Dunsmuir Historic Estate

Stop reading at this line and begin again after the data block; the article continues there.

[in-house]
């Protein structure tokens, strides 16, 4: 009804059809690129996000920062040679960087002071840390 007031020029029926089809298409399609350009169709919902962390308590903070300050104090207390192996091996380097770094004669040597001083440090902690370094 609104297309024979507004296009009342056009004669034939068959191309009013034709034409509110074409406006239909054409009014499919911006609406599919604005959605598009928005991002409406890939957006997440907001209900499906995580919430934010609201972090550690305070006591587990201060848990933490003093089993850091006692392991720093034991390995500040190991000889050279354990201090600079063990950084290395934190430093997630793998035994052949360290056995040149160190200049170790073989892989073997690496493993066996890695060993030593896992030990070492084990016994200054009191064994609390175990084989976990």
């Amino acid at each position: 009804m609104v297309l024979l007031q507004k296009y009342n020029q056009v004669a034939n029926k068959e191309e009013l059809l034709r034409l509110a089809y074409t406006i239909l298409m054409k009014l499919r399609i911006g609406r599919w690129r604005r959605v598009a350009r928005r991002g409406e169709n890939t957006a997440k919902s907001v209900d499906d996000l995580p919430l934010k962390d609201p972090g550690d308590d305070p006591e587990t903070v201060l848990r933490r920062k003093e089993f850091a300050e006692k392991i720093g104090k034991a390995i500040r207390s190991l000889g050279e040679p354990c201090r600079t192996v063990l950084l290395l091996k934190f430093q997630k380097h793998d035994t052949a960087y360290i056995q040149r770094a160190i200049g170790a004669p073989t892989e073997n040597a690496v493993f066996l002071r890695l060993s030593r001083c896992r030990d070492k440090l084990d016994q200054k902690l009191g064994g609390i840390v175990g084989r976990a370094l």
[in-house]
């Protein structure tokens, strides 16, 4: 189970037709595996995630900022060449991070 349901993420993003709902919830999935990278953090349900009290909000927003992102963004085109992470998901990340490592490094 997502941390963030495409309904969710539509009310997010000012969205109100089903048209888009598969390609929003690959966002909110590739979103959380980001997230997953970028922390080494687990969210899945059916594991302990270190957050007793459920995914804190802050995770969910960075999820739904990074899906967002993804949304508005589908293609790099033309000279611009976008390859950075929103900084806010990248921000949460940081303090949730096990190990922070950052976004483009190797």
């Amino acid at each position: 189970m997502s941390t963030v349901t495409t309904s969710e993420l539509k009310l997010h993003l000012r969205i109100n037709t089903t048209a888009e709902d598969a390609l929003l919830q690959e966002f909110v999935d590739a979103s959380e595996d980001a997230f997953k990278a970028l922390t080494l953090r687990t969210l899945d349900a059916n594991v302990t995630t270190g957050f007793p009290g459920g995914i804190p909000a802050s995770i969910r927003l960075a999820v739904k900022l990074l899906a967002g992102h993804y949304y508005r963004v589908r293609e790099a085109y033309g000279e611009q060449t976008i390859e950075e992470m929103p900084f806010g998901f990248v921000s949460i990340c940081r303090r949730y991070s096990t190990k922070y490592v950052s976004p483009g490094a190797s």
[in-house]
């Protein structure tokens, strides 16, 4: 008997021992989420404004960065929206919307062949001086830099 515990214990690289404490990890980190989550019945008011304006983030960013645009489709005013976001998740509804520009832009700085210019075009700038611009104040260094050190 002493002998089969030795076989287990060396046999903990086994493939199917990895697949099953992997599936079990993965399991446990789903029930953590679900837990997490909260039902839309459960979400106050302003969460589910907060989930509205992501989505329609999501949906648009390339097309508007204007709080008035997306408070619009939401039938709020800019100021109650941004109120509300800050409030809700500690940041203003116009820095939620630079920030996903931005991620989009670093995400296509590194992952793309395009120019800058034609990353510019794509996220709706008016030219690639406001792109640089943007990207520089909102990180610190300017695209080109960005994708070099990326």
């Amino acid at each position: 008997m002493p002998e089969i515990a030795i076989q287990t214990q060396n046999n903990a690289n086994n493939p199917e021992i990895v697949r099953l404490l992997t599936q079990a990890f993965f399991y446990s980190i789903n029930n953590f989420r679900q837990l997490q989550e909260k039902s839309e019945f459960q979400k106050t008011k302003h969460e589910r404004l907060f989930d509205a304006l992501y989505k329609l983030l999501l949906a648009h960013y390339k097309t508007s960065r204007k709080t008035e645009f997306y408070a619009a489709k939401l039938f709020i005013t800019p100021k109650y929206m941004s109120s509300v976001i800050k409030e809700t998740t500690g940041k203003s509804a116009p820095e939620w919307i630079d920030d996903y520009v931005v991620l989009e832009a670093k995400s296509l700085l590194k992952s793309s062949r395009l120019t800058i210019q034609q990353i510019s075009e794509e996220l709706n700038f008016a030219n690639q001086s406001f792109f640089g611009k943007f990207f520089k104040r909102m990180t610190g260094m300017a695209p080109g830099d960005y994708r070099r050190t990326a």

Built by Alexander Dunsmuir, son of a wealthy British Columbia coal baron, this historic 50-acre estate is one of Oakland's unsung highlights. Dunsmuir had the house built in 1899 as a wedding gift for his wife, Josephine; but on the couple's honeymoon in New York, Alexander took ill and died. Josephine lived in the house for fewer than two years before her own death. The estate was purchased by banker I.W. Hellman Jr. in 1906; his family held the property until the early 1960s, when it was purchased by the City of Oakland.House tours begin at the quaint Dinkelspiel House, built for the Hellmans' daughter Florence in the early 1930s. The long driveway to the mansion leads through a meadow landscaped in part by John McLaren, best known for his work in Golden Gate Park. A new pavilion above the meadow is a venue for concerts, lectures and other special events.The centerpiece of the estate is Dunsmuir House. The 37-room mansion was built in Neoclassical Revival style by San Francisco architect J. Eugene Freeman, who adapted Georgian and Federal styles with symmetrical facades, hipped or gabled roofs and Palladian windows. Embracing more than 16,000sq ft in three stories, the house presents a Tiffany-style dome, 10 fireplaces and inlaid parquet floors.Roads lead south beyond the mansion to a historic farm area. Of note is the Carriage House, with mahogany-paneled walls and wrought-iron horse feeders.